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Newest Blog from Judy Endow! Managing My “Inflexible Thinking”

Sep 21, 2012 -- 9:23 pm
Because of my autism I have an autistic thinking style. One characteristic often attributed to me is “inflexible thinking.”
Flexibility in thinking has to do with being able to adapt when circumstances change by adjusting or shifting from one expectation to another. This has never been easy for me, but I have learned how to live more comfortably with my autistic thinking style in a world where flexibility is much more highly valued than my inborn trait.
First Step to Flexible Thinking
First, I had to accept my own autism and the fact that I think differently (Endow, 2009). Self-acceptance doesn’t come easily for most autistics because we are brought up being molded into acting as a neurotypical (NT) acts (Endow, 2012). While some of this is necessary to enable us to live in the world, the flip side of it is that we come to understand that in the eyes of the world we are less than and have little value in our natural state.
Nobody sets out to teach us this, but it is what we learn. It took me many years to figure out that the truth is my brain has a different operating system than the brain of an NT. It isn’t good or bad – just different. While this doesn’t make me a bad or wrong human being, it does make life difficult in that I have to constantly accommodate the ways of the majority.
Second Step to Flexible Thinking
Next, I had to learn to fit in. In reality this meant that I had to come to terms with the fact that the world would not change and run according to what would make sense to me and make me comfortable. I had to accommodate. Not an easy thing to do!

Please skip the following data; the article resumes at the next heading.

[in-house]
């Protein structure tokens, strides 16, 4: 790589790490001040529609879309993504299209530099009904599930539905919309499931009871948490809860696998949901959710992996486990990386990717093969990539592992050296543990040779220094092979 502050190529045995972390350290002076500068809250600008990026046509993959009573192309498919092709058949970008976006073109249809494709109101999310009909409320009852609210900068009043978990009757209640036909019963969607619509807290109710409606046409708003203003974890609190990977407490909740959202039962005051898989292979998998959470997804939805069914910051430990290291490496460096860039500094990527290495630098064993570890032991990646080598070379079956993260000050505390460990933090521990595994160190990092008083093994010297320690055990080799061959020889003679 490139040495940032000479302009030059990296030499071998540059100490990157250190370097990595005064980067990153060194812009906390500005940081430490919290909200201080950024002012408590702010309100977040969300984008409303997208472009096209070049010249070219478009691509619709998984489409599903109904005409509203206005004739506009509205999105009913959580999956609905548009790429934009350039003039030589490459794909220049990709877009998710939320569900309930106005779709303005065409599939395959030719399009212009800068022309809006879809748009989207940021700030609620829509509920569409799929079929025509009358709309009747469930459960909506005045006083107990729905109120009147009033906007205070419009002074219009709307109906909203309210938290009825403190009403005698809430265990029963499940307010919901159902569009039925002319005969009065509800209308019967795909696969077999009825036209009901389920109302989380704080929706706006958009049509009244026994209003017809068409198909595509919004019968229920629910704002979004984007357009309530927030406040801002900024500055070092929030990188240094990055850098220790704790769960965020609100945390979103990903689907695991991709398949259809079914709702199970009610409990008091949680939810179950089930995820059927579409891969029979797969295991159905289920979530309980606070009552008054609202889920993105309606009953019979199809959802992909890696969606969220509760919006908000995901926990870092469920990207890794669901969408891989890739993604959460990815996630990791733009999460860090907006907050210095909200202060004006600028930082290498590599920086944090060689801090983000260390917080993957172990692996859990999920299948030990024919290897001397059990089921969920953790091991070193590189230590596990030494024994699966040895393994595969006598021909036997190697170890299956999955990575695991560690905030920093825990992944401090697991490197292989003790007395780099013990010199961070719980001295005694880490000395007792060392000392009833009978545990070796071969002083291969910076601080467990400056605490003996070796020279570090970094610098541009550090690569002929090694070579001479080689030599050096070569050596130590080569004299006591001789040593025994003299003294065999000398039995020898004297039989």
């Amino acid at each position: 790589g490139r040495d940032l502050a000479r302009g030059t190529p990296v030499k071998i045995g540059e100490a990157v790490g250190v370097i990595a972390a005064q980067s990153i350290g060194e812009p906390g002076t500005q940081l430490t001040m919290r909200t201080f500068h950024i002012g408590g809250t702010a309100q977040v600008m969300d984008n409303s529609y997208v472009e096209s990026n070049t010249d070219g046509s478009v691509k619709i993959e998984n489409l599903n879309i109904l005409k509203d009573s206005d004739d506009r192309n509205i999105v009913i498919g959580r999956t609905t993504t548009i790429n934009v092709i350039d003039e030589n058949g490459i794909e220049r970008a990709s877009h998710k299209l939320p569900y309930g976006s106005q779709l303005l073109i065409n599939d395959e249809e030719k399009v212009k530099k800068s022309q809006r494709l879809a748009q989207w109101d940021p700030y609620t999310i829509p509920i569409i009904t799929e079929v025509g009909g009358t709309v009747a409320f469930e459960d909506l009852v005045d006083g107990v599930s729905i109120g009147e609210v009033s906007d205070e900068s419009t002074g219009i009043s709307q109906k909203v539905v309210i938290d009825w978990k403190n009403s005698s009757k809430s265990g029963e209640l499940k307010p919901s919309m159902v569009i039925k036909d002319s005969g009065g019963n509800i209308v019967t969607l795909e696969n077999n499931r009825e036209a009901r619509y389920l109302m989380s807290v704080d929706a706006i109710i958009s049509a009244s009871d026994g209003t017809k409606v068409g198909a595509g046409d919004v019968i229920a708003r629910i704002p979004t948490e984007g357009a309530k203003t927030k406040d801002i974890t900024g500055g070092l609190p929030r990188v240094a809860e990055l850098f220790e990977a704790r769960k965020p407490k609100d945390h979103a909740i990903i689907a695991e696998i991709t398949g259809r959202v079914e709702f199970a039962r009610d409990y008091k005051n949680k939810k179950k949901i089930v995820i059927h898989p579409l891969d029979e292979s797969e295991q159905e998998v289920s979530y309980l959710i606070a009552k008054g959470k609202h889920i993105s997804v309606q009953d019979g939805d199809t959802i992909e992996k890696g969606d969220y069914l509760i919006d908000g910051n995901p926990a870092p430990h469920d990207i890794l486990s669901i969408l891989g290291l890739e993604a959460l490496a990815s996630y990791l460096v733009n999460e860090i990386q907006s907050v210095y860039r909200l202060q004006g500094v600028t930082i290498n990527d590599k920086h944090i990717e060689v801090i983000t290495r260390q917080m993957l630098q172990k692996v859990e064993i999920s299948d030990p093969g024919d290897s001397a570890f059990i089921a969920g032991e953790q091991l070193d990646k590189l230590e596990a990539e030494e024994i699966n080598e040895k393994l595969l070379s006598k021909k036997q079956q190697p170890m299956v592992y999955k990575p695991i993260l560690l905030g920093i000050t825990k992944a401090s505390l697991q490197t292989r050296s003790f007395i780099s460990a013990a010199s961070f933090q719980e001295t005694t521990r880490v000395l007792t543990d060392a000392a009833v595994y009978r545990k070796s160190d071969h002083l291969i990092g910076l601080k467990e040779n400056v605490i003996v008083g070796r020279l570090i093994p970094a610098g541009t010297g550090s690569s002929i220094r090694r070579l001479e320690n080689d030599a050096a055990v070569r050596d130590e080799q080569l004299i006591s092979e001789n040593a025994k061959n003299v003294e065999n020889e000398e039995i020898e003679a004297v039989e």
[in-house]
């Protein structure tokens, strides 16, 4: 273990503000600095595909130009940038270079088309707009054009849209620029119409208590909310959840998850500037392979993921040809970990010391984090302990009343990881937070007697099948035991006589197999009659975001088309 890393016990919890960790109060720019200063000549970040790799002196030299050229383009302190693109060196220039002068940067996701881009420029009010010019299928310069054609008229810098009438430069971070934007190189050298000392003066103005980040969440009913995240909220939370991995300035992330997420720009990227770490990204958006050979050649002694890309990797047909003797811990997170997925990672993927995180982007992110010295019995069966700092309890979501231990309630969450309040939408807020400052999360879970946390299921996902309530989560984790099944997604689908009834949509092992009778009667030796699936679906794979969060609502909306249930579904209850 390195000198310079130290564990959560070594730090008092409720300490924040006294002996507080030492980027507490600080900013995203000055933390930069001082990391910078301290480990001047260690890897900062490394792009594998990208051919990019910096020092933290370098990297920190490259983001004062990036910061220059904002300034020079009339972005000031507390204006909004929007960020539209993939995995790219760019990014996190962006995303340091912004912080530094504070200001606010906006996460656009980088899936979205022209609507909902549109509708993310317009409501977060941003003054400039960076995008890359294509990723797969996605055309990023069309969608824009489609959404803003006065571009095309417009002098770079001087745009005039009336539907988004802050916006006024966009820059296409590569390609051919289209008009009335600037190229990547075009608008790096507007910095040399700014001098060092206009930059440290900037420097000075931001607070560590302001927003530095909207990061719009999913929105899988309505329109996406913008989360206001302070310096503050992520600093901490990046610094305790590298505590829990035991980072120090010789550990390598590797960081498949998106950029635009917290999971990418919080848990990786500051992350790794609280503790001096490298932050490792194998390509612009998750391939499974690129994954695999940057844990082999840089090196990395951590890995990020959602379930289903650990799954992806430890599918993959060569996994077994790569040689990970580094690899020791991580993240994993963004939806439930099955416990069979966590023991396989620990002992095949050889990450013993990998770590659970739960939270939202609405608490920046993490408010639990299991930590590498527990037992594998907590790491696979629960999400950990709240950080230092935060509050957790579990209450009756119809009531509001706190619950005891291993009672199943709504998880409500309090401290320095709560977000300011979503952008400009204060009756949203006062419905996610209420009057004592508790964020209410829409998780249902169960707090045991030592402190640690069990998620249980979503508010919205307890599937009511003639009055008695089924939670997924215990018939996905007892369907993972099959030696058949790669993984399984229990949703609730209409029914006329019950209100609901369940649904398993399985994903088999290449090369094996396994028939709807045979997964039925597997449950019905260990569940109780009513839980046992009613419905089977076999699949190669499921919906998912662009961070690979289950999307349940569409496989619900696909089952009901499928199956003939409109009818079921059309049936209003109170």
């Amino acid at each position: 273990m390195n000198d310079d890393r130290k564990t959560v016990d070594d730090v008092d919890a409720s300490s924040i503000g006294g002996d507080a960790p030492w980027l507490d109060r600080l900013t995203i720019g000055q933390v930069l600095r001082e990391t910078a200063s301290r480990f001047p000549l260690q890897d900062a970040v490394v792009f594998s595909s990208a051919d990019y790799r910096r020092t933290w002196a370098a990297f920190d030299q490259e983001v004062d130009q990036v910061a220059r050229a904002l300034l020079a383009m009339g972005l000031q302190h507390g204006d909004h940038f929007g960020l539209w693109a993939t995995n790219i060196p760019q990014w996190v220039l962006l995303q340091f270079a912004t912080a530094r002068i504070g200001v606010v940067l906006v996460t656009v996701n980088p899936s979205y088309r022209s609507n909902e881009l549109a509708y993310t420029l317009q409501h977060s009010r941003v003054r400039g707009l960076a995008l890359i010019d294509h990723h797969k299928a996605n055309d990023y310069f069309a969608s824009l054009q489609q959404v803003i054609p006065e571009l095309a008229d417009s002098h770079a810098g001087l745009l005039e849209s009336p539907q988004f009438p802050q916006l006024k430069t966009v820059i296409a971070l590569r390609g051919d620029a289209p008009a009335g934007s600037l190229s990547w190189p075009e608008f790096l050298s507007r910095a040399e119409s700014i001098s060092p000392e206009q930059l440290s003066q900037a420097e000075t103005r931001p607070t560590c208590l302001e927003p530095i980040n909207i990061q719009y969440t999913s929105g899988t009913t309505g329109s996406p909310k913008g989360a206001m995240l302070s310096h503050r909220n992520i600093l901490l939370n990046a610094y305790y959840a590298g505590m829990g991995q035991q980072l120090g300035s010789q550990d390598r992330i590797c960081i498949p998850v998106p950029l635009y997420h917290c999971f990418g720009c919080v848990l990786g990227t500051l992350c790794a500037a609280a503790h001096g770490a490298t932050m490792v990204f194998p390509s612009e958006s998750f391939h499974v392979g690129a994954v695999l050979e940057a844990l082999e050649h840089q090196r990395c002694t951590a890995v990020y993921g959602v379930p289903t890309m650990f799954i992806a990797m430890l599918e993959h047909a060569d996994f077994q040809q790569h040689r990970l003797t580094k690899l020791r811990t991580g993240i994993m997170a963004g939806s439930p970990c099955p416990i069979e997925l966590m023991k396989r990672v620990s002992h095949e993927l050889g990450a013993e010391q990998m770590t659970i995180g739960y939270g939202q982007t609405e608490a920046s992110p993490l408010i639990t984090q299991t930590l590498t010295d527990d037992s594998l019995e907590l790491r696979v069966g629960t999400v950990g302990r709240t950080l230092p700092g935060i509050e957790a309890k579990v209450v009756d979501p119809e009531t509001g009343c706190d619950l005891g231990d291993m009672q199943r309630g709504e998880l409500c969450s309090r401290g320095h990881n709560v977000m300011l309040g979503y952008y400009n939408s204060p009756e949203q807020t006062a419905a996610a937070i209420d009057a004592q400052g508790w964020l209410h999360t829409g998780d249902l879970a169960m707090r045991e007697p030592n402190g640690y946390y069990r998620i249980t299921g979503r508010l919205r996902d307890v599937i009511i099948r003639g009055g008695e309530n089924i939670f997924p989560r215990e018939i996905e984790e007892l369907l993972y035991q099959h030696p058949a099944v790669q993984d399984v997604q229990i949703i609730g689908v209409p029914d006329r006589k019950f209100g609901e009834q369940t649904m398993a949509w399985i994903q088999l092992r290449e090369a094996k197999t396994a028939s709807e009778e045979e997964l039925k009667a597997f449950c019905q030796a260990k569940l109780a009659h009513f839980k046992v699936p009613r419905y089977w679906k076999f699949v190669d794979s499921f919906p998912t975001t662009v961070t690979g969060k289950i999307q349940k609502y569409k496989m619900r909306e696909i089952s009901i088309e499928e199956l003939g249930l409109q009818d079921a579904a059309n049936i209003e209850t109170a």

Essentially, I had to learn how to outsmart my own neurology. I think visually. When circumstances change the information is typically delivered verbally. I have spent many years figuring out how to efficiently translate this verbal/language-based information into a visual format that allows me to keep up with the fast pace of the ever-changing social interface I meet every time I step outside my door.
Most often, because helpers do not have an autistic style of thinking they are unaware that the brains of most autistic children do not automatically translate language-based information (especially spoken words) into their primary visual language. Here is a strategy I have used both with myself and with many autistics of all ages. It helps us to outsmart the phenomenon that others call our inflexible thinking. to read the entire blog, please click:

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